Point well taken. While we are bouncing around in the vagaries of induction generators, I believe what you propose is a "perfect" induction generator (for the load that is). But for an externally driven induction generator it would seem the scenario is: The 3rd leg is exactly restored by generation and slips are totally complimentary; then the watt/hour meter would still be going in the normal direction because of small excitation losses in the induction machine. Now, if external drive is increased by a small fraction of rated slip speed, the excitation losses will be overcome and the induction generator will be driving the grid.

And you wrote: "> In practical terms, it's probably easier just to use the biggest idler

Yep! This the rationale of those that forget about all that pesky "Fitch balancing", and just use the biggest honking idler that they can figure out how to start. Sometimes known as the the "Rozen system"; inelegant but workable.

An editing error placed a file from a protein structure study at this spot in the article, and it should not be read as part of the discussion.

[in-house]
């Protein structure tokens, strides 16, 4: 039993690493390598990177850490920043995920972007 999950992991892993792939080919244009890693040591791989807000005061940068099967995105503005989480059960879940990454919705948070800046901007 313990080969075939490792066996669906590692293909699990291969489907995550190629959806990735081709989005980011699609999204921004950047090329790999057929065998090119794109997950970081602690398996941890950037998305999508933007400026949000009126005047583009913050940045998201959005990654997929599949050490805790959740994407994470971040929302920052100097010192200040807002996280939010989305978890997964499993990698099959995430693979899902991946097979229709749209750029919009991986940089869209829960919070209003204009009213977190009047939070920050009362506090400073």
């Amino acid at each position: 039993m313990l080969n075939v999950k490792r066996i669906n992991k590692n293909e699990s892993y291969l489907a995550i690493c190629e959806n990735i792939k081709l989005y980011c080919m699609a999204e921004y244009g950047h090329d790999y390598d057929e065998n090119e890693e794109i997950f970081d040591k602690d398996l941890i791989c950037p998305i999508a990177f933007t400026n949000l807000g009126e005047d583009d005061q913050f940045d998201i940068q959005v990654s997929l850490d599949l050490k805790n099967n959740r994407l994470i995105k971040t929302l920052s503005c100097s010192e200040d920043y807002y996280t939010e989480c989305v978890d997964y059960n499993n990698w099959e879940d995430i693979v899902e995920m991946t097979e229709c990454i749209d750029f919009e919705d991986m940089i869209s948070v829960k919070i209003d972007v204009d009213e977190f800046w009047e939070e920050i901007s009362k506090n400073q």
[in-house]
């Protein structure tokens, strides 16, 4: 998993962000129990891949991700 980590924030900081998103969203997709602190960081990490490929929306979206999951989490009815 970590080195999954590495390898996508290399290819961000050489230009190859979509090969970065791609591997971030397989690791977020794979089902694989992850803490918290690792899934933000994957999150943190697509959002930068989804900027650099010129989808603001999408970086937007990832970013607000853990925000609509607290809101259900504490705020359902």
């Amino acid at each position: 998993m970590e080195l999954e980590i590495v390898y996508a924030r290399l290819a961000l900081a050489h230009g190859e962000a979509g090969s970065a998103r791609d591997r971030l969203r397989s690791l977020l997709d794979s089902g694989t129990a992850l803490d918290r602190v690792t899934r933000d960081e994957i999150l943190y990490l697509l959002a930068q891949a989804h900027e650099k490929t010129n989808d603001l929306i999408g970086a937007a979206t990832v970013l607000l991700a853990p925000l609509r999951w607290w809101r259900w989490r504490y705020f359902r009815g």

Bob Swinney

Reply to
Robert Swinney
"

I like elegance, but I sure understand "field expedient" . I continue to find the subject of esoteric interest, but my self-starting RPC was whipped together in an afternoon over a decade ago, works fine, I'll not be fixing what ain't broke. I didn't do any fussy balancing. I threw a couple of caps at it in balance formation and called it good since it worked. I don't need an ammeter to tell me if my lathe is working.

I hit a switch mounted on the lathe, RPC starts. I can then use lathe or mill at will. Done making chips, kill the RPC. The RPC is a bit noisy, but not so noisy I can't hear "dinner's ready".

Reply to
Don Foreman

Hmm. I'm not entirely sure that this noteriety is a *good* thing...

And it's not a case of actually forgetting about balancing the thing. It's just been a busy summer, that's all.

Starting even large idler motors is easy however. My 1/8 hp pony motor spins up a 5hp idler in about one second.

Jim

Reply to
jim rozen

Hey Jim,

The best possible notoriety you could get came >

Reply to
Robert Swinney

He didn't actually *agree*, he just didn't disagree strongly!

I know that converter's a hack. But I'm too busy making chips with it to upgrade.

Jim - the guy who's becoming known for doing things that just basically kinda sorta work OK. Mostly.

Reply to
jim rozen